Moving away from the Lisbon I had a major breakthrough. As a Londoner I am used to waiting until I am hungry then finding somewhere good to grab a snack. Portugal, like most of mainland Europe just doesn’t operate like this, life is arranged around lunch. I now knew that if I went into a Portuguese restaurant at lunchtime I really would get a delicious meal, so as I moved into the countryside it was more important than ever to get into that restaurant between 12 and 2pm to avoid being stuck with the curse of the jamon y queso sandwich that has categorised so many of my trips through the Spanish-speaking world and seems to plague Portugal’s cafes too.
In the Alentejo region, the swathe of Portugal South of Lisbon but North of the Algarve that practically no-one has heard of, including myself until just a few weeks ago, I put my Portuguese-style long- lunch-eating ways into practice and it transformed my time there. Here is a simple, authentic and unspoiled part of Portugal that does not have a Subway or a McDonald’s around any, let alone every, corner and is of course all the better for it.
The Alentejo is a place where slow food is a way of life, not some fad, and frankly there is no alternative to it, so you might as well get the olives, cheese and bread that will be brought at the start of your meal, and settle in for the long haul, preferably with a small bottle of wine (single glasses are hard to come by). Like most of Portugal you’re never too far away from the coast and today’s catch, and so I opted for fish on many more occasions than I would at home, and I wasn’t disappointed.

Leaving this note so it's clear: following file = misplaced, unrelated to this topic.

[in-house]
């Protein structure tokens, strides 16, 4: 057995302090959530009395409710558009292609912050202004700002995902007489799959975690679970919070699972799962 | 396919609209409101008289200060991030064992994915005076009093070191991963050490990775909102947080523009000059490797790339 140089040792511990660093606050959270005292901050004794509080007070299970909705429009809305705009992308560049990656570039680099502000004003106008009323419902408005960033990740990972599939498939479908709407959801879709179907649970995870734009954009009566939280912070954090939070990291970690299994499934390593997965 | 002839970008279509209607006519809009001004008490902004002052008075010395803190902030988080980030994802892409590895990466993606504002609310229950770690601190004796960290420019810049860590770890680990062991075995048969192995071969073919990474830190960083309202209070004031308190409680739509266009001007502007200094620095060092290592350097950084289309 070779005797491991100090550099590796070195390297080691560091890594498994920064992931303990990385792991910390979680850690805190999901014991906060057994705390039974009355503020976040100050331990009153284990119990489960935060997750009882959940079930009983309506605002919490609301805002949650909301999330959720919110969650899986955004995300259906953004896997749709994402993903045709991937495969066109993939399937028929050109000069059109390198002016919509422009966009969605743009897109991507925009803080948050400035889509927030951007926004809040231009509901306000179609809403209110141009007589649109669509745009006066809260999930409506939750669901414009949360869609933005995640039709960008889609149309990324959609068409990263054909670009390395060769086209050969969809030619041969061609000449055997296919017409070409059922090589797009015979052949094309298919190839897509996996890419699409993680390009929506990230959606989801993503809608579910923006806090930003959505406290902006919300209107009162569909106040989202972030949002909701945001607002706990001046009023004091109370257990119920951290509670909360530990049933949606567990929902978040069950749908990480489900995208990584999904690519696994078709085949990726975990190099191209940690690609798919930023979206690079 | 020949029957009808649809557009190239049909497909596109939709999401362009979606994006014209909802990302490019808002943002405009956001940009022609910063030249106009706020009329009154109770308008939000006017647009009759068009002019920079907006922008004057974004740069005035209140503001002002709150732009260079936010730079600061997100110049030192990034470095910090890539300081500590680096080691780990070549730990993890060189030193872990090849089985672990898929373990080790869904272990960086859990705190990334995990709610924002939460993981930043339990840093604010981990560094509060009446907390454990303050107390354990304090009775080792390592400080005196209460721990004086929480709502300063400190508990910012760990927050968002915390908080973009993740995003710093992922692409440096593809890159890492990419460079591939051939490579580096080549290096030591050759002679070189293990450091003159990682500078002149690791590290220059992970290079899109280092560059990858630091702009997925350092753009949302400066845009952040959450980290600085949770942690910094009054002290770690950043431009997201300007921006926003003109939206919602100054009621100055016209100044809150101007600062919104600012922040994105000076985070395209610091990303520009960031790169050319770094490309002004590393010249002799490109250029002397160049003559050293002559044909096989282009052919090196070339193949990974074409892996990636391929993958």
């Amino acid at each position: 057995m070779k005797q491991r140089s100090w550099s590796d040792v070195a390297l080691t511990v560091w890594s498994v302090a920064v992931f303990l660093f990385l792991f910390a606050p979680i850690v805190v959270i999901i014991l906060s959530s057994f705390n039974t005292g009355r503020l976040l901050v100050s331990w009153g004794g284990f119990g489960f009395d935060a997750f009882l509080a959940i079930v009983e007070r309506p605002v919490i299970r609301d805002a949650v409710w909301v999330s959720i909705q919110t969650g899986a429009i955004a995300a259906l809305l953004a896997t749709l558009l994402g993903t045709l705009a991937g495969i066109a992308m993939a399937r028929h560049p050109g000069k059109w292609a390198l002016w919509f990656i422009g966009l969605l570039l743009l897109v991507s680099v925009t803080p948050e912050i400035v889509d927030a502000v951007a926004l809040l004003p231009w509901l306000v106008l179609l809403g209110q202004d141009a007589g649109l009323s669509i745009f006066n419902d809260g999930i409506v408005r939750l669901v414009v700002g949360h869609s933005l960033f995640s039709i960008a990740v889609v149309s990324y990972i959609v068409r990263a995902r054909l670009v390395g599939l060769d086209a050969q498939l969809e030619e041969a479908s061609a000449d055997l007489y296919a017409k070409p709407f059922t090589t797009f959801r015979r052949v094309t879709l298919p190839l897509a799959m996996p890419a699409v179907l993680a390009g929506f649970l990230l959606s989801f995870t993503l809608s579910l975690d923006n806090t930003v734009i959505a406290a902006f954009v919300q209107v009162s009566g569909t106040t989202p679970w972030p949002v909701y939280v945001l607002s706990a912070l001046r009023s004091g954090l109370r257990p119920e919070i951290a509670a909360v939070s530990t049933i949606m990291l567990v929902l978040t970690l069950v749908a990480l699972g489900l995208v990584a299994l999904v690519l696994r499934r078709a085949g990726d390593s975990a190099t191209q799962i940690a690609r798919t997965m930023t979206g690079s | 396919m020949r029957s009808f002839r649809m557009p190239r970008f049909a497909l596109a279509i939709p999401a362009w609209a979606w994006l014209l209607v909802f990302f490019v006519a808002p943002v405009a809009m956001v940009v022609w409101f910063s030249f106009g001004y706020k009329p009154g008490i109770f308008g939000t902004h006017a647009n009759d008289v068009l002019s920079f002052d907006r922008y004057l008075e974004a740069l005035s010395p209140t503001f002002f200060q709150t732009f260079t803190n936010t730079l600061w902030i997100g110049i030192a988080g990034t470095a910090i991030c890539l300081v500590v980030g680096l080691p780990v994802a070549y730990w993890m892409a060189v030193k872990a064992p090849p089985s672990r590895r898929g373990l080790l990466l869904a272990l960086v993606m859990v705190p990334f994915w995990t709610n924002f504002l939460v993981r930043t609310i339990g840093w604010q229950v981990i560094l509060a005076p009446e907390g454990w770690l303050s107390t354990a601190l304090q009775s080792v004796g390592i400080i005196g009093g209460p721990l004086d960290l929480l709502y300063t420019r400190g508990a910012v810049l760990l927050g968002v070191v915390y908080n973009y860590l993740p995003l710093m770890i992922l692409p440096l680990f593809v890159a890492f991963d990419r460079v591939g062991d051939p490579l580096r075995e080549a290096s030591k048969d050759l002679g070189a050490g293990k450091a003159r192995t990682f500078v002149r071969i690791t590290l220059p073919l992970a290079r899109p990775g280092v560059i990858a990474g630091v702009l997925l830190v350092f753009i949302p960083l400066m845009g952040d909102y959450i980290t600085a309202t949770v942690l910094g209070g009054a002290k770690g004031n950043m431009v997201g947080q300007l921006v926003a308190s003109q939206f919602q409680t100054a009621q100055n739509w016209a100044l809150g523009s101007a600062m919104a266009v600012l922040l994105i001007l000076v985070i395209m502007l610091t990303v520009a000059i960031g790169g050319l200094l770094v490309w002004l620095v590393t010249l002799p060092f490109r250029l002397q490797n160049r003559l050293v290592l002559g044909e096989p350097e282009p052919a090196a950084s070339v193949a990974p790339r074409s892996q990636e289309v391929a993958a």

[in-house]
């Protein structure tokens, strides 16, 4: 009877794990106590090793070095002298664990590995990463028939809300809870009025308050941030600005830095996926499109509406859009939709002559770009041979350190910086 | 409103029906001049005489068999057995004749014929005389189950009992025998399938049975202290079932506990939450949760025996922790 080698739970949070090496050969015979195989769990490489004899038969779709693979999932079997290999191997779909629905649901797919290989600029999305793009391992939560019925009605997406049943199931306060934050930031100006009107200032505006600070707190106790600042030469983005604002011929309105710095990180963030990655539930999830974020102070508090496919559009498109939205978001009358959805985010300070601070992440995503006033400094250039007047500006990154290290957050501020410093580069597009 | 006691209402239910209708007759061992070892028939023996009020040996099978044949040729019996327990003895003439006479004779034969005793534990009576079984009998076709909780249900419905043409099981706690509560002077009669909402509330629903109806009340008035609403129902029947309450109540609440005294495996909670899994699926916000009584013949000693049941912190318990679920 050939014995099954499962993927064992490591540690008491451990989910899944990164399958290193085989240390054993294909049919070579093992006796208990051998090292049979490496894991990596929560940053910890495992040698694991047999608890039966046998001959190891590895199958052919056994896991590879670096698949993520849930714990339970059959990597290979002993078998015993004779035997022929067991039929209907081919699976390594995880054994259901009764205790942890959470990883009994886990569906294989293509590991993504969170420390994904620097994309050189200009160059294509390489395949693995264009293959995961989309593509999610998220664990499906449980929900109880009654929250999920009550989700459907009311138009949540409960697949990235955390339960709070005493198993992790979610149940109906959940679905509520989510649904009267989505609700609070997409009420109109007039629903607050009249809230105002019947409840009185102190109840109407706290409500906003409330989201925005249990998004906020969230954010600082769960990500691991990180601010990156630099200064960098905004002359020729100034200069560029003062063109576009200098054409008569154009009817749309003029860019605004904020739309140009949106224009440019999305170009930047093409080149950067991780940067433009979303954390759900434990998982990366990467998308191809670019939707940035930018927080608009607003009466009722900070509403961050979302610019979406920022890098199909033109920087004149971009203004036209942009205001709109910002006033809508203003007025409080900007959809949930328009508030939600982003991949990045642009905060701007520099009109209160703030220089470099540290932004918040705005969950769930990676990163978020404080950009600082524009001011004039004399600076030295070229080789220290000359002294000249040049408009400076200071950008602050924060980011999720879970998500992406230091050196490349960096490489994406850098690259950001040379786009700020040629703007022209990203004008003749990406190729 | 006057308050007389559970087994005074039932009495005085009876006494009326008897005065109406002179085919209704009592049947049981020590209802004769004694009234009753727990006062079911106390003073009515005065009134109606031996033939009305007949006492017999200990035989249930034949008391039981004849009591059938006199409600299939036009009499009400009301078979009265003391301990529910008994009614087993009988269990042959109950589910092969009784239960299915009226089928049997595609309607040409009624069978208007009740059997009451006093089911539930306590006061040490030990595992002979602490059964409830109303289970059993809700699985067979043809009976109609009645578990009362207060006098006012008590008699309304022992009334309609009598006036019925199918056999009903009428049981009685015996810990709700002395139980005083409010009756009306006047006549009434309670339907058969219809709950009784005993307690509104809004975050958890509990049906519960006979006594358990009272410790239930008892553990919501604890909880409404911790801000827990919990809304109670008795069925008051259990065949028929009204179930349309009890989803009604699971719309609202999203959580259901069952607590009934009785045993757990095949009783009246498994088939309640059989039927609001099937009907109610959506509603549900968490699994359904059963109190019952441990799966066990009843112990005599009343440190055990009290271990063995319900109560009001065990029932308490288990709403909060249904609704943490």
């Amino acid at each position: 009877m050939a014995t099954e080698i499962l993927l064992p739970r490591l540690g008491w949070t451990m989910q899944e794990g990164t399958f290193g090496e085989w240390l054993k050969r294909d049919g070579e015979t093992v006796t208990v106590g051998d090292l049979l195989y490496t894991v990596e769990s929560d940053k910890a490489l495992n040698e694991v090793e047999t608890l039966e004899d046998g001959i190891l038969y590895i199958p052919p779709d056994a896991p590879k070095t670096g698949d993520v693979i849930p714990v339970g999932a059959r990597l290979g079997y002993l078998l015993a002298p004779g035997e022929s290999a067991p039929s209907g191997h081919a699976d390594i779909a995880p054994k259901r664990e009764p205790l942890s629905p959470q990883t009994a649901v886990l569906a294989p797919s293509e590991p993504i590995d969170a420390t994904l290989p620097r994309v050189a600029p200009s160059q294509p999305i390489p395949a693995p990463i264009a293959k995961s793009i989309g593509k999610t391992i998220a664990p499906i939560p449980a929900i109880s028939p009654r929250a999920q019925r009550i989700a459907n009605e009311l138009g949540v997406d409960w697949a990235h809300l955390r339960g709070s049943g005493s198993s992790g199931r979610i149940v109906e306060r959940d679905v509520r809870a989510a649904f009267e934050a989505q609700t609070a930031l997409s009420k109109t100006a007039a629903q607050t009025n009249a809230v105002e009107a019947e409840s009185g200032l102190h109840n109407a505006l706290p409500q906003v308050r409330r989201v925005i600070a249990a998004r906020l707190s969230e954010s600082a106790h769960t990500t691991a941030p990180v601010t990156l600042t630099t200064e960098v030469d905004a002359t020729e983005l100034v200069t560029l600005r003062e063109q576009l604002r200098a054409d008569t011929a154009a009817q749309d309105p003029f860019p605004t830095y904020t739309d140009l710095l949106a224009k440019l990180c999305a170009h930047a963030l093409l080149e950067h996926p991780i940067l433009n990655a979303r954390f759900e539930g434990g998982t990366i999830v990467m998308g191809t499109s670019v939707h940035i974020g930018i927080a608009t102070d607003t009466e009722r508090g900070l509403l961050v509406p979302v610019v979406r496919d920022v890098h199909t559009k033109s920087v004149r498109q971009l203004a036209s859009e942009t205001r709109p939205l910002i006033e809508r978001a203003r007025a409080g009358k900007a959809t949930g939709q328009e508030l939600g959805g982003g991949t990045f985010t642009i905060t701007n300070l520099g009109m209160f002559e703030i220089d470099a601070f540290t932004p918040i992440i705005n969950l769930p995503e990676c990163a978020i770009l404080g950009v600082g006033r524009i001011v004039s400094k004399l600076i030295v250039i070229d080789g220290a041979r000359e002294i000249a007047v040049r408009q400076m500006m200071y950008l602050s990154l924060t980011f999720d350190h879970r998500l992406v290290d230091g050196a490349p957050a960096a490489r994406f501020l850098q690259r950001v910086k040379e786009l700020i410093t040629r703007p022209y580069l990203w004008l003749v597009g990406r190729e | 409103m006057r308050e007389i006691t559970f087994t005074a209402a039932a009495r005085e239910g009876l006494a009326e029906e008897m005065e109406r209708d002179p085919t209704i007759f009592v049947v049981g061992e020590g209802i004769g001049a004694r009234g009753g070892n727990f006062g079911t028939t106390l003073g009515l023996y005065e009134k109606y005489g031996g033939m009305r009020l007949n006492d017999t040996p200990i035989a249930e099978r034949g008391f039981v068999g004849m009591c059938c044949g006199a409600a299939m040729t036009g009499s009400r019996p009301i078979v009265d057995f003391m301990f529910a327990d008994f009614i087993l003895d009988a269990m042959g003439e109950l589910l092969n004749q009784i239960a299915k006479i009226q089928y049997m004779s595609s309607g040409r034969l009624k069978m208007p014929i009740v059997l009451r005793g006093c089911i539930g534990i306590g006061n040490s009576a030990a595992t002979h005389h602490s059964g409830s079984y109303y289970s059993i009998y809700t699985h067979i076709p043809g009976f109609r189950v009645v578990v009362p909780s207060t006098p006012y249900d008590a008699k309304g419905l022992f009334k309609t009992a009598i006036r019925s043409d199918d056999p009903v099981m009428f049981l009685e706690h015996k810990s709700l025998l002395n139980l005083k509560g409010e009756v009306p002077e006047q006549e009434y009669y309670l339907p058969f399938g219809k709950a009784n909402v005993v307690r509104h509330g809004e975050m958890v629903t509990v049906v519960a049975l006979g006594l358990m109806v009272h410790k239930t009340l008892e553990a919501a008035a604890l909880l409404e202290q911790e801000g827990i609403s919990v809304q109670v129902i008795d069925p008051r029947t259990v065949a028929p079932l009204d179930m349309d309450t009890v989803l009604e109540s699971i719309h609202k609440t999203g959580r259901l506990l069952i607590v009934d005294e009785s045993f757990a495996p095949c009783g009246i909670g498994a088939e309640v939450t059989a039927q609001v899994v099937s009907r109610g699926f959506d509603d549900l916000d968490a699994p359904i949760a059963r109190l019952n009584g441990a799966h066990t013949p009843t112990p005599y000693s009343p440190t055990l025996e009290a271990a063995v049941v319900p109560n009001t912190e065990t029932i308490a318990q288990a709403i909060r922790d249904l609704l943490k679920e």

Once in Porto the focus moved from food to Port wine, which comes from the nearby Douro region, and the drink endeared itself to me far more than I anticipated. I’ve been introduced too to the Port and Tonic, a new drink in my repertoire, but one I’ll be revisiting at every opportunity, especially after my pilgrimage to the private wine cellar of The Yeatman Hotel which has the largest collection of Portuguese wines in the world – over 1,000 different types and 25,000 individual bottles. I’ve vowed to return for one of their wine dinners, which take place every Thursday and pair Portuguese wines with food from the Michelin-starred restaurant, giving a revolving selection of Portuguese wine producers the chance to showcase their wines while mingling with diners.